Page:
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Tandem for a 6 ft tall stoker

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Tandem for a 6 ft tall stoker

Old 08-07-20, 08:54 AM
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adamsdp
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Tandem for a 6 ft tall stoker

I have an autistic son who is 6 ft tall and looking to get a Tandem. I found 2 locally but from the photos, it looks the rear riding position is setup for someone shorter.
https://www.facebook.com/marketplace...0950878818918/
https://www.facebook.com/marketplace...15674989004725

The person who is selling the second listing measured the rear position frame size as 48cm. Is it difficult to find a tandem that is sized for a large rear rider? What size frame should I be looking for? I am also 6 ft tall and will be riding in the front position. Any thoughts about the above listing or other options will be greatly appreciated!

Dave
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Old 08-07-20, 11:04 AM
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Riding style

A lot depends on the style of riding you are interested in doing with your son. Finding a typical tandem set-up for fast road riding with a stoker compartment long enough for your son is going to be nearly impossible.

Typical road tandems are available in different sizes, but the size difference almost exclusively affects the captain position. Yeah, the stoker seat tube will be longer on a 'large' tandem than on a 'small.' But the dimension that really matters for a taller stoker is the distance between the front and rear seat tubes (or the distance between bottom brackets). A longer seat post can pretty much fix the short seat tube. Pretty much every tandem offered by major tandem builders has a 72.5 cm boom tube across all their sizes. I've only found that Cannondale in Jumbo has a slightly longer boom tube.

So unless you go custom, or are lucky enough to find a used custom tandem with a longer stoker compartment, make sure the captain position fits you well, as you will have control. And it's a lot more work to balance nearly 200 lbs. of bike and rider at a stoplight than it is to just balance 35 lbs. of bike.

You could set up the stoker to ride more upright with a wider seat and flat handlebars. Or you could look at the various recumbent tandems, which could offer more room for the stoker.
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Old 08-07-20, 02:14 PM
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Originally Posted by joeruge View Post
A lot depends on the style of riding you are interested in doing with your son. Finding a typical tandem set-up for fast road riding with a stoker compartment long enough for your son is going to be nearly impossible.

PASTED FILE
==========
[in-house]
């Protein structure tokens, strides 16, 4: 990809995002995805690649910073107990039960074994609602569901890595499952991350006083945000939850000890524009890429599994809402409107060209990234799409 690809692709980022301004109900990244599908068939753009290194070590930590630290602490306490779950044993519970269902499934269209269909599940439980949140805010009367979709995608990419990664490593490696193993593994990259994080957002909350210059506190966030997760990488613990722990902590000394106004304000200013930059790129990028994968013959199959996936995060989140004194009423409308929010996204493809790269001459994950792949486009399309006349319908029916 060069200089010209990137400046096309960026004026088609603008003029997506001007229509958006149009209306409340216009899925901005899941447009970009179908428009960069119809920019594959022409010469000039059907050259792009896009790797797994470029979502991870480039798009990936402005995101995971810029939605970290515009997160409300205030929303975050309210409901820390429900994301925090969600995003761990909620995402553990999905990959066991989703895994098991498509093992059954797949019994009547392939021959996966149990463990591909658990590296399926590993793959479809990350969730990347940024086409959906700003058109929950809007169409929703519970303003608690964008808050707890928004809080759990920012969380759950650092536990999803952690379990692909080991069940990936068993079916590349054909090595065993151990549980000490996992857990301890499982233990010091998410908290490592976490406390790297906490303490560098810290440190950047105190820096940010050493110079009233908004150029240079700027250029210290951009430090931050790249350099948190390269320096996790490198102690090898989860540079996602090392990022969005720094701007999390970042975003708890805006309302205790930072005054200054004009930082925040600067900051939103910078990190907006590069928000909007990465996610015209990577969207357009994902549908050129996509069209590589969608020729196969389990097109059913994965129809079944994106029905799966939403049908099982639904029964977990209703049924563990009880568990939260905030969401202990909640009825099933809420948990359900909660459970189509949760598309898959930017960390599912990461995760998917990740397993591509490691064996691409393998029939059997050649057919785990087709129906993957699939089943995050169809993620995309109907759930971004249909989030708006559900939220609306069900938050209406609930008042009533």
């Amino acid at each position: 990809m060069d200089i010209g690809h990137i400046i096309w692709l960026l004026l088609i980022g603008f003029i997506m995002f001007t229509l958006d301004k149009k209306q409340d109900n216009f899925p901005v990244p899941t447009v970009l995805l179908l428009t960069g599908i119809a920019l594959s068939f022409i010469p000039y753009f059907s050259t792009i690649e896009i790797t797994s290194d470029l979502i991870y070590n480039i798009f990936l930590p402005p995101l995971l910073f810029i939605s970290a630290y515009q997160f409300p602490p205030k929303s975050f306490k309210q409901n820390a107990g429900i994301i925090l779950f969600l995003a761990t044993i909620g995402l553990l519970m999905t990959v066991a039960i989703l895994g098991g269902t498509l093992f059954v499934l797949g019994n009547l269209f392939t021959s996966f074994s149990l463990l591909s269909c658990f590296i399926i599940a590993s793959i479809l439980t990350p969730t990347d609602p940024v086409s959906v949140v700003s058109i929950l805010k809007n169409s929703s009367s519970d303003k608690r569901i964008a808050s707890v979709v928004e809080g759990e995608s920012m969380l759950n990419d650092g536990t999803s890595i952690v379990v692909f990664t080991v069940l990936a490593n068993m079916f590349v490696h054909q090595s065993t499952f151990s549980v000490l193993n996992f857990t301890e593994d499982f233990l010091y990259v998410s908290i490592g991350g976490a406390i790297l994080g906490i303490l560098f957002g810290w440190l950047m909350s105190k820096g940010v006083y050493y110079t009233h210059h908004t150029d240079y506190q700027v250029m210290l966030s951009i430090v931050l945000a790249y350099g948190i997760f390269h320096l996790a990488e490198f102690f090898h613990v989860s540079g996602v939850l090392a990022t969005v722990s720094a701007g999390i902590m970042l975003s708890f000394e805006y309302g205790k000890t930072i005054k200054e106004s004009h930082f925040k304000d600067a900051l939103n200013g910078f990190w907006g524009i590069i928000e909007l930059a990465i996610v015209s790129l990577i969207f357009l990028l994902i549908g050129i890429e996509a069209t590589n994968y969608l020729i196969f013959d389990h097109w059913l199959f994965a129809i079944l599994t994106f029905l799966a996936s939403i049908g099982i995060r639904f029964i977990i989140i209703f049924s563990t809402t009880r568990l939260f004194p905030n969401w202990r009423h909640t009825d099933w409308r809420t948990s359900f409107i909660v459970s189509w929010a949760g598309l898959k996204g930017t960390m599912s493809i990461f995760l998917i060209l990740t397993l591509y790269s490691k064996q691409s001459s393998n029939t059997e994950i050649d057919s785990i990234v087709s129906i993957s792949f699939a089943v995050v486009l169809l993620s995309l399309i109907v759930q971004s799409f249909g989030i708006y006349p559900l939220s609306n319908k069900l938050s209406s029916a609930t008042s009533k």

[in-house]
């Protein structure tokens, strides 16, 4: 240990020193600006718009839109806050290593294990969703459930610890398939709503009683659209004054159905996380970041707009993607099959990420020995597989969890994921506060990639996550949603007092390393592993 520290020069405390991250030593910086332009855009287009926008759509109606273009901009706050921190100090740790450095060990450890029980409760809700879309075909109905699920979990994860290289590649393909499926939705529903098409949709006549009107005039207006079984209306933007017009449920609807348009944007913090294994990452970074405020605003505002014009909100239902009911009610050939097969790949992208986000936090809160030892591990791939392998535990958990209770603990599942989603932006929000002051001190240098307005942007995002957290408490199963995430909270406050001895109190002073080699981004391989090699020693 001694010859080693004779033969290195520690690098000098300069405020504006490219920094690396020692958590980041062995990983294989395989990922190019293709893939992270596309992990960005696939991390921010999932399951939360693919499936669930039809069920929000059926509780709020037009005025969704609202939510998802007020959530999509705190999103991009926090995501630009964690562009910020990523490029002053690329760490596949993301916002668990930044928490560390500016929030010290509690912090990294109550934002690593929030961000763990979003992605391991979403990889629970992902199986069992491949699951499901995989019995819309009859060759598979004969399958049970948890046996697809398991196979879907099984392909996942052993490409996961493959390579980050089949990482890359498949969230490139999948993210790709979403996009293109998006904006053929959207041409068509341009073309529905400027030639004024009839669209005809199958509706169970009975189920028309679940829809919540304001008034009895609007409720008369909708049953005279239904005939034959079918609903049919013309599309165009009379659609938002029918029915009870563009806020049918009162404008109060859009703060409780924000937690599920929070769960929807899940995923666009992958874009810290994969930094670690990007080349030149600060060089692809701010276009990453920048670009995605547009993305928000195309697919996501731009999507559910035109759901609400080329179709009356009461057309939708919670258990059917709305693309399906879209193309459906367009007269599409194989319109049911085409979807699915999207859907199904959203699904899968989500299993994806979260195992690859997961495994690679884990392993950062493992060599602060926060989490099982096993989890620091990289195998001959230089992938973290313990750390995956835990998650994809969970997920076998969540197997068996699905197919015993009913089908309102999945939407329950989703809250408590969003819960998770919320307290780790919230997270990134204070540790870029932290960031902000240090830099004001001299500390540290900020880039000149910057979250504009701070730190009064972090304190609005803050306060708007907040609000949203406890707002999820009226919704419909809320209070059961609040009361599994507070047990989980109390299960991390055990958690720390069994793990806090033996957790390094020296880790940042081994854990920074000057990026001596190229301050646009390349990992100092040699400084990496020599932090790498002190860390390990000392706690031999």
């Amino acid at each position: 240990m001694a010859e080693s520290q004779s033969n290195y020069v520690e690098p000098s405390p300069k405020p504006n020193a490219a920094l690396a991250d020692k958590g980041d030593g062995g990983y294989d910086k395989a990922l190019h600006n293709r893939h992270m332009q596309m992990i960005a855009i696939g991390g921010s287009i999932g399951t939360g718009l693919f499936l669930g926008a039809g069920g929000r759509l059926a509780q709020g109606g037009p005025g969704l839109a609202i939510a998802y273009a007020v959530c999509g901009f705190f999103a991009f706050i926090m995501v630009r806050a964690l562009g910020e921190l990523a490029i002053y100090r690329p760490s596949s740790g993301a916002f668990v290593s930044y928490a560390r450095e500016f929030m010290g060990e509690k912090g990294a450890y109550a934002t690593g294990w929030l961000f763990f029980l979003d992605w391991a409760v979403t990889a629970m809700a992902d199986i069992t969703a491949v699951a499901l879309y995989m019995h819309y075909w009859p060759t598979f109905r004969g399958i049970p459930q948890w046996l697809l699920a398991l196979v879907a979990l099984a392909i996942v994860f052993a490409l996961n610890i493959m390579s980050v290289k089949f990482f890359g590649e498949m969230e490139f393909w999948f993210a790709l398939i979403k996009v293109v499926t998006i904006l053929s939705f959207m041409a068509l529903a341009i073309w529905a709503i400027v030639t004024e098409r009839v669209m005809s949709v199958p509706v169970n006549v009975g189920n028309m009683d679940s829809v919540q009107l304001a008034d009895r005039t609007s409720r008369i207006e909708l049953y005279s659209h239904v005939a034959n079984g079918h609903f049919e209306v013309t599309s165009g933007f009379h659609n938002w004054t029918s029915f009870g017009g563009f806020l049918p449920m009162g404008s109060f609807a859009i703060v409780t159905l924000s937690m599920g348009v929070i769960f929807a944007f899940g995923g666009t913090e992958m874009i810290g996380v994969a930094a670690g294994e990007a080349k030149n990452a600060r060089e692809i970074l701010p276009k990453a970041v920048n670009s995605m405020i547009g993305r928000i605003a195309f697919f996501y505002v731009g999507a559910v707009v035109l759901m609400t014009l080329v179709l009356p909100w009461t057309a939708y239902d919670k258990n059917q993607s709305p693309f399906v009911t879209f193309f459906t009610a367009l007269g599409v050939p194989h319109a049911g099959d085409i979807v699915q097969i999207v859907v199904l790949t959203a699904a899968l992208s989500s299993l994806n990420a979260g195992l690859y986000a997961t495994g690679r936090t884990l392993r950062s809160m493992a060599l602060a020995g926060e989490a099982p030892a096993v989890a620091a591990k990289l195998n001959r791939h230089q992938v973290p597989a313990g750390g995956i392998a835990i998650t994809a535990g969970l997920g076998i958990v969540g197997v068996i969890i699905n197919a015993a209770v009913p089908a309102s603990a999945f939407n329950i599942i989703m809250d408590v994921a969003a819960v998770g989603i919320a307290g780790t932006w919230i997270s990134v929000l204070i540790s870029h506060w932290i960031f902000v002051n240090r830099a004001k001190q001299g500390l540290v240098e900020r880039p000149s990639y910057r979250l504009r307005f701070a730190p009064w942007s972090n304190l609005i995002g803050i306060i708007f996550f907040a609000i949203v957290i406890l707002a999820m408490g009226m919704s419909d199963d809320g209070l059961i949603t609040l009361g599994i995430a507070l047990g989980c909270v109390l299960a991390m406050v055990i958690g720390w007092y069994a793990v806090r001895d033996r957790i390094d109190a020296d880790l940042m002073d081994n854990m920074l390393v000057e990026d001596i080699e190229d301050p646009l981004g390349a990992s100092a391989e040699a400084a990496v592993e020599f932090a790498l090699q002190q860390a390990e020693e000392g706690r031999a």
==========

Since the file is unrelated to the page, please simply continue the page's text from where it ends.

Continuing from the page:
Typical road tandems are available in different sizes, but the size difference almost exclusively affects the captain position. Yeah, the stoker seat tube will be longer on a 'large' tandem than on a 'small.' But the dimension that really matters for a taller stoker is the distance between the front and rear seat tubes (or the distance between bottom brackets). A longer seat post can pretty much fix the short seat tube. Pretty much every tandem offered by major tandem builders has a 72.5 cm boom tube across all their sizes. I've only found that Cannondale in Jumbo has a slightly longer boom tube.

So unless you go custom, or are lucky enough to find a used custom tandem with a longer stoker compartment, make sure the captain position fits you well, as you will have control. And it's a lot more work to balance nearly 200 lbs. of bike and rider at a stoplight than it is to just balance 35 lbs. of bike.

You could set up the stoker to ride more upright with a wider seat and flat handlebars. Or you could look at the various recumbent tandems, which could offer more room for the stoker.
Thanks for the reply and we are going ride leisurely around the neighborhood. I appreciate the details about the tandem frame and will focus on finding a bike that fits me will in the captains position. I will also take a look at the recumbents. Any opinion on the bikes in the links?
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Old 08-07-20, 03:13 PM
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Both of us are 5'9" - 5'-10", most tandems aren't built for an equal height team, but we have had good luck with a Bike Friday Tandem Two'sday. Since the bike can be disassembled there is some wiggle room for the seat tube to seat tube dimension and we were able to expand it by ~ 1inch to save precious knee space for the stoker.

Of the two bikes it looks like the T100 "Double Track" has a larger stoker cockpit with a lot more height on the seat post to use. Like Joeruge said you can set the stoker up for upright riding and then the height is the only important factor. In my opinion as long as you and your son are both able to pedal fully you will probably be okay for casual rides. It's great to just get out and ride and have fun together!
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Old 08-07-20, 05:20 PM
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I saw a really large used Cannondale on CraigsList a few months ago. This would probably be the best bet for you. Remember, any really large steel bike may end up feeling like a wet noodle under two big riders, especially a six foot stoker. My five foot stoker with me at 5'9" made a quality steel Stantana feel pretty sub-optimal flex-wise. I didn't realize how good we had it on a Cannondale. The advantage you have is that most tandem teams are looking for medium to smaller frames in back. So the large ones don't sell very fast. But there are fewer out there for sale. Good luck searching.